so -- i've been building a piece of software to work with amazon s3, which is a web service that allows you to put and retrieve files from amazon's servers. the idea here is that you can get data redundancy. since amazon has to support a geographically dispersed computing environment anyway, they have decided to allow you to purchase storage space on their servers. since their scale is large, they can provide a lot of space cheaply. they are charging $0.15 cents per month per gigabyte with $0.20 per gigabyte transfer fee.
this means off-site backups with multiple redundency for a pittance. for instance, i am a developer and i have about 10 gigs of non-replaceable data (i.e. source code, emails, etc...). i can store that for $1.50 a month plus $2.00 to get it up there and some fraction up to $2.00 to retrieve it, if i have to.
currently the options are:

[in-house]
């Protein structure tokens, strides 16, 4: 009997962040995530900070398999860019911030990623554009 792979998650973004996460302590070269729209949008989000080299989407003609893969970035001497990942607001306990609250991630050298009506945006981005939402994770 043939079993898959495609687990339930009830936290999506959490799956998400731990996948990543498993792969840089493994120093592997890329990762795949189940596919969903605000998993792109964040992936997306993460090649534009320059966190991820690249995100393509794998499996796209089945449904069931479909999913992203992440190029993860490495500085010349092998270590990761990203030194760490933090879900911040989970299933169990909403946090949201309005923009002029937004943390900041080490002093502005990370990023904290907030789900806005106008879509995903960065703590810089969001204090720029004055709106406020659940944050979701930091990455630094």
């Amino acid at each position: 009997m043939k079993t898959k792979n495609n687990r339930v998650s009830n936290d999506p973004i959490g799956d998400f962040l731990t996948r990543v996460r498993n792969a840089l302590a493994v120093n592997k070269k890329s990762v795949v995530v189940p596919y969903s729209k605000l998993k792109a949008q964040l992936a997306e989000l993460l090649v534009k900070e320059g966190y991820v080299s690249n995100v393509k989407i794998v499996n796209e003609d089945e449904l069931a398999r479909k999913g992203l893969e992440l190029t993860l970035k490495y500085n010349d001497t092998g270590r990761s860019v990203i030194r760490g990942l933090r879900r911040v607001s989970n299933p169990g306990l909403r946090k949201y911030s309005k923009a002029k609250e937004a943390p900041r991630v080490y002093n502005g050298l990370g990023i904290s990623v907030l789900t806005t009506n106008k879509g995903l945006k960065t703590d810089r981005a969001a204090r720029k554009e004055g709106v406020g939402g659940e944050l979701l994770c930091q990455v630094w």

- get a hosting account with a lot of space and store the files there
- advantage: pretty cheap. you can get hosting accounts for a couple of bucks that offer you several hundred gigs with no transfer fees.
- disadvantage: requires ftp to get the files there and retrieve them or create your own web service
- use an existing service
- advantages: it exists already
- disadvantages: flat fees cause "use it or lose it" syndrome
- create s3nas
- advantages: it will work how i want it to (which is the best way, for me)
- disadvantages: must trust my own code with important data
so, the minimum charge for working with amazon s3 seems to be $0.01 per month. if they have 100,000 developers experimenting with s3, that continues to be an extremely small chunk of change.